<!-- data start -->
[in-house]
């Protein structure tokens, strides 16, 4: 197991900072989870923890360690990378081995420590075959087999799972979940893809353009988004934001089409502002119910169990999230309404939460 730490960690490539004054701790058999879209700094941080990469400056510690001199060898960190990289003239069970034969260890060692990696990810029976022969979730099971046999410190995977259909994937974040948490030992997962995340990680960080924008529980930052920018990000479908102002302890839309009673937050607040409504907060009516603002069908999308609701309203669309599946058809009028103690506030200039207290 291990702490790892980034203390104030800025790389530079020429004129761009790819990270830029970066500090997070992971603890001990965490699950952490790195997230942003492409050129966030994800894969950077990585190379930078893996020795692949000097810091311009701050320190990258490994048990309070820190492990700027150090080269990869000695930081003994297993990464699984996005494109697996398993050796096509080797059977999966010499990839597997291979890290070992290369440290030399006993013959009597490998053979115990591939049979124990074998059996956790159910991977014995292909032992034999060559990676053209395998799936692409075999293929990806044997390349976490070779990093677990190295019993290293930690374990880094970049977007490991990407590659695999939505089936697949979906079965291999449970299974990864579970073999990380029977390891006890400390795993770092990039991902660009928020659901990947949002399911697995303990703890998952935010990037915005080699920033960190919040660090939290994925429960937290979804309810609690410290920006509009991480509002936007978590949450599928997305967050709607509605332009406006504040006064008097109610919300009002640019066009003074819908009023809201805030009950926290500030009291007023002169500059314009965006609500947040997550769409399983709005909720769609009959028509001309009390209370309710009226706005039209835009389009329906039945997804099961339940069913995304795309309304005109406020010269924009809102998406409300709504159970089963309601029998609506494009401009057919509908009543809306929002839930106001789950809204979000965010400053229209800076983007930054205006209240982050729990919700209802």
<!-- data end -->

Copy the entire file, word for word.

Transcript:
[in-house]
């Protein structure tokens, strides 16, 4: 197991900072989870923890360690990378081995420590075959087999799972979940893809353009988004934001089409502002119910169990999230309404939460 730490960690490539004054701790058999879209700094941080990469400056510690001199060898960190990289003239069970034969260890060692990696990810029976022969979730099971046999410190995977259909994937974040948490030992997962995340990680960080924008529980930052920018990000479908102002302890839309009673937050607040409504907060009516603002069908999308609701309203669309599946058809009028103690506030200039207290 291990702490790892980034203390104030800025790389530079020429004129761009790819990270830029970066500090997070992971603890001990965490699950952490790195997230942003492409050129966030994800894969950077990585190379930078893996020795692949000097810091311009701050320190990258490994048990309070820190492990700027150090080269990869000695930081003994297993990464699984996005494109697996398993050796096509080797059977999966010499990839597997291979890290070992290369440290030399006993013959009597490998053979115990591939049979124990074998059996956790159910991977014995292909032992034999060559990676053209395998799936692409075999293929990806044997390349976490070779990093677990190295019993290293930690374990880094970049977007490991990407590659695999939505089936697949979906079965291999449970299974990864579970073999990380029977390891006890400390795993770092990039991902660009928020659901990947949002399911697995303990703890998952935010990037915005080699920033960190919040660090939290994925429960937290979804309810609690410290920006509009991480509002936007978590949450599928997305967050709607509605332009406006504040006064008097109610919300009002640019066009003074819908009023809201805030009950926290500030009291007023002169500059314009965006609500947040997550769409399983709005909720769609009959028509001309009390209370309710009226706005039209835009389009329906039945997804099961339940069913995304795309309304005109406020010269924009809102998406409300709504159970089963309601029998609506494009401009057919509908009543809306929002839930106001789950809204979000965010400053229209800076983007930054205006209240982050729990919700209802």